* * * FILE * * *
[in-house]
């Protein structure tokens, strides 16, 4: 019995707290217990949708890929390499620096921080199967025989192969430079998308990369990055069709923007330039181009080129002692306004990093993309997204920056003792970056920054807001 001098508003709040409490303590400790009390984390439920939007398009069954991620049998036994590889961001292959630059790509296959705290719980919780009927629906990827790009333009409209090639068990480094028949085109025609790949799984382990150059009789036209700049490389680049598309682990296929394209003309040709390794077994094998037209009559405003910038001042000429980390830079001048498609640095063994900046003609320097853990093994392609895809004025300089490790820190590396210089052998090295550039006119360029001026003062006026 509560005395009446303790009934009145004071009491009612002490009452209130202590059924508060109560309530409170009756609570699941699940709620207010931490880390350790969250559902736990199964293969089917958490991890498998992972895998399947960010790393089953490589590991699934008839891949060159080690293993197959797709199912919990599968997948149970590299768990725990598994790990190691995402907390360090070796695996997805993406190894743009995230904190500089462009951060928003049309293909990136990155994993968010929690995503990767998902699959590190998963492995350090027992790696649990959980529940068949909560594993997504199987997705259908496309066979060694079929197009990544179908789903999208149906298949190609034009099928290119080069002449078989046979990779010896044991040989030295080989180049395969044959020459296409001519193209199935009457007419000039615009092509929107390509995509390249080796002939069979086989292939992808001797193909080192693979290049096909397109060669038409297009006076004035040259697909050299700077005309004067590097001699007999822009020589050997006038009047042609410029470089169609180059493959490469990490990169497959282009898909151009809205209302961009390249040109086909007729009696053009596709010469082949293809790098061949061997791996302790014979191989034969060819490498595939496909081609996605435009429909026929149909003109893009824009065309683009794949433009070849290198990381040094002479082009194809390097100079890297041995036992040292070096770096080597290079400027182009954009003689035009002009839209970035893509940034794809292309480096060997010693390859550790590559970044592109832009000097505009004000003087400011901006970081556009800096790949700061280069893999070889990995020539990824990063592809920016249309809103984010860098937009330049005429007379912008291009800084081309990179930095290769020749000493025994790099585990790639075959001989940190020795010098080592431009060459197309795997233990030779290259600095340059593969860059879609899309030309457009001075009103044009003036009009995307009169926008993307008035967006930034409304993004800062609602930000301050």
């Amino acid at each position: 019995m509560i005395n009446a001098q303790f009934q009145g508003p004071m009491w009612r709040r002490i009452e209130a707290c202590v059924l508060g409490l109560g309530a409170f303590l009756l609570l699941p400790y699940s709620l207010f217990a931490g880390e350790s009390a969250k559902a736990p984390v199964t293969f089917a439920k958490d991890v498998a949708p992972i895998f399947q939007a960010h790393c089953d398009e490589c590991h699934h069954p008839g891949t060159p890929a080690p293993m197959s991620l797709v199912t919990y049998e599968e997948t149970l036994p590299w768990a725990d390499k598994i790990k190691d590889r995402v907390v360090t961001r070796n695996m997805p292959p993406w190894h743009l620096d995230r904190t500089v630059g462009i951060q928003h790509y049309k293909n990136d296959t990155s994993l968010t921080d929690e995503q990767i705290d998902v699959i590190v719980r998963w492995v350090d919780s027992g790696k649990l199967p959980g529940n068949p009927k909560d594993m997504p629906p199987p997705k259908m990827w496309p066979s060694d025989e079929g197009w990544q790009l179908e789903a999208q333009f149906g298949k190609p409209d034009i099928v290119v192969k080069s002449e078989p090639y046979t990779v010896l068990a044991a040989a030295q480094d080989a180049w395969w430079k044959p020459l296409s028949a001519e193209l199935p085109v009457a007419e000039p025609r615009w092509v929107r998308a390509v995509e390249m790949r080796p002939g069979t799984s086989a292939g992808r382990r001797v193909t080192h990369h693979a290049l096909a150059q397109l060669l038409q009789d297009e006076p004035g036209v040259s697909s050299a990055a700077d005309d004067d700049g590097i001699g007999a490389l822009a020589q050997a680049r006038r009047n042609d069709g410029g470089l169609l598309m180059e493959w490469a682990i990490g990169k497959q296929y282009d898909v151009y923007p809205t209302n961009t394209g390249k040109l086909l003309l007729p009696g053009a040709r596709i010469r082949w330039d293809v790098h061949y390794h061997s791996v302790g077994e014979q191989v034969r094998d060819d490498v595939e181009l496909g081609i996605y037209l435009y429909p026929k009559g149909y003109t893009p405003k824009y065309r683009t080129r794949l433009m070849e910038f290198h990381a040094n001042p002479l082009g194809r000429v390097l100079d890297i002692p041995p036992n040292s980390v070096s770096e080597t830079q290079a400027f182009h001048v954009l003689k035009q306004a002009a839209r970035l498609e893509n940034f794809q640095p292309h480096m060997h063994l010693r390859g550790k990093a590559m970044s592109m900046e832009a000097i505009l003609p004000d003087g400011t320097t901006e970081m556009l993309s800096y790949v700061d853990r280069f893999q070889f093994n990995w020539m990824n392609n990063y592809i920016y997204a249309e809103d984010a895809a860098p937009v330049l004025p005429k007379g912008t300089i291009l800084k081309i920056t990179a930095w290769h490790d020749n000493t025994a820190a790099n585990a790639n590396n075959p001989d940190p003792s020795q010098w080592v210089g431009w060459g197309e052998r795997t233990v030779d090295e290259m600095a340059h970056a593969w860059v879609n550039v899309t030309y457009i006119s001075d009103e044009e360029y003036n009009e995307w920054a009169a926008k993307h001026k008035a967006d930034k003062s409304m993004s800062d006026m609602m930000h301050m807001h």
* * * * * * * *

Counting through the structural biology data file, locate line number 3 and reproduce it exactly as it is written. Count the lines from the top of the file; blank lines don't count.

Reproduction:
């Amino acid at each position: 019995m509560i005395n009446a001098q303790f009934q009145g508003p004071m009491w009612r709040r002490i009452e209130a707290c202590v059924l508060g409490l109560g309530a409170f303590l009756l609570l699941p400790y699940s709620l207010f217990a931490g880390e350790s009390a969250k559902a736990p984390v199964t293969f089917a439920k958490d991890v498998a949708p992972i895998f399947q939007a960010h790393c089953d398009e490589c590991h699934h069954p008839g891949t060159p890929a080690p293993m197959s991620l797709v199912t919990y049998e599968e997948t149970l036994p590299w768990a725990d390499k598994i790990k190691d590889r995402v907390v360090t961001r070796n695996m997805p292959p993406w190894h743009l620096d995230r904190t500089v630059g462009i951060q928003h790509y049309k293909n990136d296959t990155s994993l968010t921080d929690e995503q990767i705290d998902v699959i590190v719980r998963w492995v350090d919780s027992g790696k649990l199967p959980g529940n068949p009927k909560d594993m997504p629906p199987p997705k259908m990827w496309p066979s060694d025989e079929g197009w990544q790009l179908e789903a999208q333009f149906g298949k190609p409209d034009i099928v290119v192969k080069s002449e078989p090639y046979t990779v010896l068990a044991a040989a030295q480094d080989a180049w395969w430079k044959p020459l296409s028949a001519e193209l199935p085109v009457a007419e000039p025609r615009w092509v929107r998308a390509v995509e390249m790949r080796p002939g069979t799984s086989a292939g992808r382990r001797v193909t080192h990369h693979a290049l096909a150059q397109l060669l038409q009789d297009e006076p004035g036209v040259s697909s050299a990055a700077d005309d004067d700049g590097i001699g007999a490389l822009a020589q050997a680049r006038r009047n042609d069709g410029g470089l169609l598309m180059e493959w490469a682990i990490g990169k497959q296929y282009d898909v151009y923007p809205t209302n961009t394209g390249k040109l086909l003309l007729p009696g053009a040709r596709i010469r082949w330039d293809v790098h061949y390794h061997s791996v302790g077994e014979q191989v034969r094998d060819d490498v595939e181009l496909g081609i996605y037209l435009y429909p026929k009559g149909y003109t893009p405003k824009y065309r683009t080129r794949l433009m070849e910038f290198h990381a040094n001042p002479l082009g194809r000429v390097l100079d890297i002692p041995p036992n040292s980390v070096s770096e080597t830079q290079a400027f182009h001048v954009l003689k035009q306004a002009a839209r970035l498609e893509n940034f794809q640095p292309h480096m060997h063994l010693r390859g550790k990093a590559m970044s592109m900046e832009a000097i505009l003609p004000d003087g400011t320097t901006e970081m556009l993309s800096y790949v700061d853990r280069f893999q070889f093994n990995w020539m990824n392609n990063y592809i920016y997204a249309e809103d984010a895809a860098p937009v330049l004025p005429k007379g912008t300089i291009l800084k081309i920056t990179a930095w290769h490790d020749n000493t025994a820190a790099n585990a790639n590396n075959p001989d940190p003792s020795q010098w080592v210089g431009w060459g197309e052998r795997t233990v030779d090295e290259m600095a340059h970056a593969w860059v879609n550039v899309t030309y457009i006119s001075d009103e044009e360029y003036n009009e995307w920054a009169a926008k993307h001026k008035a967006d930034k003062s409304m993004s800062d006026m609602m930000h301050m807001h």